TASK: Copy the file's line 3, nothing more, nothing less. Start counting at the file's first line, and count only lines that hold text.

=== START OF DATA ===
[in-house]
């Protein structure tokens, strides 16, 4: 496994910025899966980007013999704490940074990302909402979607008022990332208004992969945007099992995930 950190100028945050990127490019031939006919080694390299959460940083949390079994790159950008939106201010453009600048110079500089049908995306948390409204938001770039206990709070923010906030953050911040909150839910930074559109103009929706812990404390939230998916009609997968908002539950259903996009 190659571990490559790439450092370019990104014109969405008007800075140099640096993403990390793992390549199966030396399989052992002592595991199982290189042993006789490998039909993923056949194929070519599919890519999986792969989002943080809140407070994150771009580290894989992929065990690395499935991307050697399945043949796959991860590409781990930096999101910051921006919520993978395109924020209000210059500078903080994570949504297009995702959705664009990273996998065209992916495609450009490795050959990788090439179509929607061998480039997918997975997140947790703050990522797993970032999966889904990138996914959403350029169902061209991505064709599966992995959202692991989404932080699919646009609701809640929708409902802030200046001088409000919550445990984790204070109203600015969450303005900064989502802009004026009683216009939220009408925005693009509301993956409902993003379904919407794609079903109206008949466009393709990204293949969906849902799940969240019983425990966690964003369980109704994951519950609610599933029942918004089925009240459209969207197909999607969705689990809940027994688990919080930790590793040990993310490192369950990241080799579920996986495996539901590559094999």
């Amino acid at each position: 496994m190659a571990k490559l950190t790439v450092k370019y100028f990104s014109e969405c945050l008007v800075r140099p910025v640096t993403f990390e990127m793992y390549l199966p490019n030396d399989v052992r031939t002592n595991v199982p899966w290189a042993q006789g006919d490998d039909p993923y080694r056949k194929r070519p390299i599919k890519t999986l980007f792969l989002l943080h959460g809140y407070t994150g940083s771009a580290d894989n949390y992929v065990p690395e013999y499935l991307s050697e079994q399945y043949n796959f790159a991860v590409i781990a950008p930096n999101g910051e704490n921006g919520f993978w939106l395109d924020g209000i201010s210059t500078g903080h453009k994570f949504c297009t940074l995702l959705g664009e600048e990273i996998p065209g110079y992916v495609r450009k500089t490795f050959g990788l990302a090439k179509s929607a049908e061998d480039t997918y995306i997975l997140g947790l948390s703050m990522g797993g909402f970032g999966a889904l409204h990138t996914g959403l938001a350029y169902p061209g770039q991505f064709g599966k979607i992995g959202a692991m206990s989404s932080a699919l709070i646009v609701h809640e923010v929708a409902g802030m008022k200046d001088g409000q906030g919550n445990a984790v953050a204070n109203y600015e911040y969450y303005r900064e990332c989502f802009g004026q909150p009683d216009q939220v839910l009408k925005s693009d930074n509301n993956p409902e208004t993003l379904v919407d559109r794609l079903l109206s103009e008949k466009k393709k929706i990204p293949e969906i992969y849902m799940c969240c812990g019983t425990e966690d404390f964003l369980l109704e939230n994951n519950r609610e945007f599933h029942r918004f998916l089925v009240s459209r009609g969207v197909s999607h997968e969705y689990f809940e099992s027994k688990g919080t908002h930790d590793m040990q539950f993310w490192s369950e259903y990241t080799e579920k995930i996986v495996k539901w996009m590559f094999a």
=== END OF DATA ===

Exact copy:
């Amino acid at each position: 496994m190659a571990k490559l950190t790439v450092k370019y100028f990104s014109e969405c945050l008007v800075r140099p910025v640096t993403f990390e990127m793992y390549l199966p490019n030396d399989v052992r031939t002592n595991v199982p899966w290189a042993q006789g006919d490998d039909p993923y080694r056949k194929r070519p390299i599919k890519t999986l980007f792969l989002l943080h959460g809140y407070t994150g940083s771009a580290d894989n949390y992929v065990p690395e013999y499935l991307s050697e079994q399945y043949n796959f790159a991860v590409i781990a950008p930096n999101g910051e704490n921006g919520f993978w939106l395109d924020g209000i201010s210059t500078g903080h453009k994570f949504c297009t940074l995702l959705g664009e600048e990273i996998p065209g110079y992916v495609r450009k500089t490795f050959g990788l990302a090439k179509s929607a049908e061998d480039t997918y995306i997975l997140g947790l948390s703050m990522g797993g909402f970032g999966a889904l409204h990138t996914g959403l938001a350029y169902p061209g770039q991505f064709g599966k979607i992995g959202a692991m206990s989404s932080a699919l709070i646009v609701h809640e923010v929708a409902g802030m008022k200046d001088g409000q906030g919550n445990a984790v953050a204070n109203y600015e911040y969450y303005r900064e990332c989502f802009g004026q909150p009683d216009q939220v839910l009408k925005s693009d930074n509301n993956p409902e208004t993003l379904v919407d559109r794609l079903l109206s103009e008949k466009k393709k929706i990204p293949e969906i992969y849902m799940c969240c812990g019983t425990e966690d404390f964003l369980l109704e939230n994951n519950r609610e945007f599933h029942r918004f998916l089925v009240s459209r009609g969207v197909s999607h997968e969705y689990f809940e099992s027994k688990g919080t908002h930790d590793m040990q539950f993310w490192s369950e259903y990241t080799e579920k995930i996986v495996k539901w996009m590559f094999a």